I have nothing against a light summer novel. In fact, I like a light summer novel. I certainly don’t want to be the dangerous and humorless individual who attacks a light summer novel on ideological grounds. Still, I can’t help but think that Slummy Mummy by Fiona Neill—based on a popular column in the London Times and anointed by Anna Wintour with an excerpt in Vogue—articulates some of the more inane and pernicious attitudes about motherhood currently floating around the culture.
Perhaps if this book were more fun, one would be less alert to its messages. But as it stands, one feels the effort behind the sentences, the creaking, belabored mechanism of the humor. Worse, one feels the lunch with an agent in which somebody said over nicoise salads: It’s Bridget Jones meets I Don’t Know How She Does It!Slummy Mummy, however,lacks the energy and originality of its predecessors, both of which had a fresh voice, an exuberance, that Slummy Mummy often seems to be imitating. The premise of the book is simple: Lucy Sweeney, ex-news producer, now a stay-at-home mom with three boys in a wealthy London suburb, is having trouble getting through her day.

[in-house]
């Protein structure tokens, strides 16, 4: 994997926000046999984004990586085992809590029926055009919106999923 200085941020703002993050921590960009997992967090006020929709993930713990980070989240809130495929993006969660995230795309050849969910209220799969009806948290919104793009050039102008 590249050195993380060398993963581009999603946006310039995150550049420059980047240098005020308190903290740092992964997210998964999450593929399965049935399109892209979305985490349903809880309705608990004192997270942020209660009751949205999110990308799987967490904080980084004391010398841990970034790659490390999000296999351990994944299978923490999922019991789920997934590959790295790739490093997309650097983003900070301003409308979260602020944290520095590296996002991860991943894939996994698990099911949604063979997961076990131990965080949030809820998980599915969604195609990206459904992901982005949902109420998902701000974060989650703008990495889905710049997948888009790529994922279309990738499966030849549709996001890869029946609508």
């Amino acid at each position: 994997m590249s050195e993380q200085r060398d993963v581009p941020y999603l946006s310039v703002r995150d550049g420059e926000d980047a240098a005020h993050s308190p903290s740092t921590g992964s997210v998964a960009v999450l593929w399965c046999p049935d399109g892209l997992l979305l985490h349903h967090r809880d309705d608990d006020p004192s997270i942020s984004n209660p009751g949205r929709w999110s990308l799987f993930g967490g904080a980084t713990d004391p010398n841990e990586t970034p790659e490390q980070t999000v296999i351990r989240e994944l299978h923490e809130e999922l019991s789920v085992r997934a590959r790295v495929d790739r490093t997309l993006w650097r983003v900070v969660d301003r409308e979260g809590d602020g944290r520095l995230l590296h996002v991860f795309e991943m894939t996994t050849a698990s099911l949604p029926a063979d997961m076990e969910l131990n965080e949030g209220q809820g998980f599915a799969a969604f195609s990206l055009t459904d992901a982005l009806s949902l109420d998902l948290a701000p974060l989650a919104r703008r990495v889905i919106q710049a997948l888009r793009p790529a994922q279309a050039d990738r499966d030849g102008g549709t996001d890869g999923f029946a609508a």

The storyline of Slummy Mummy is so cartoonish, one gets the impression that cartoons were on all the time in the house in which this book was written. How else to explain some of the plot? There is a scene in which Lucy has yesterday’s underwear bunched up in her jeans, and everyone sees it! There is a scene in which she gets stuck in a window because her “bum” can’t fit through! There is a scene in which she accidentally sends out an e-mail to the entire class list about her sex life with her husband! Lucy Sweeney is meant to be charmingly harried, disarmingly normal, deliberately unglamorous: a woman, we are supposed to think, just like us.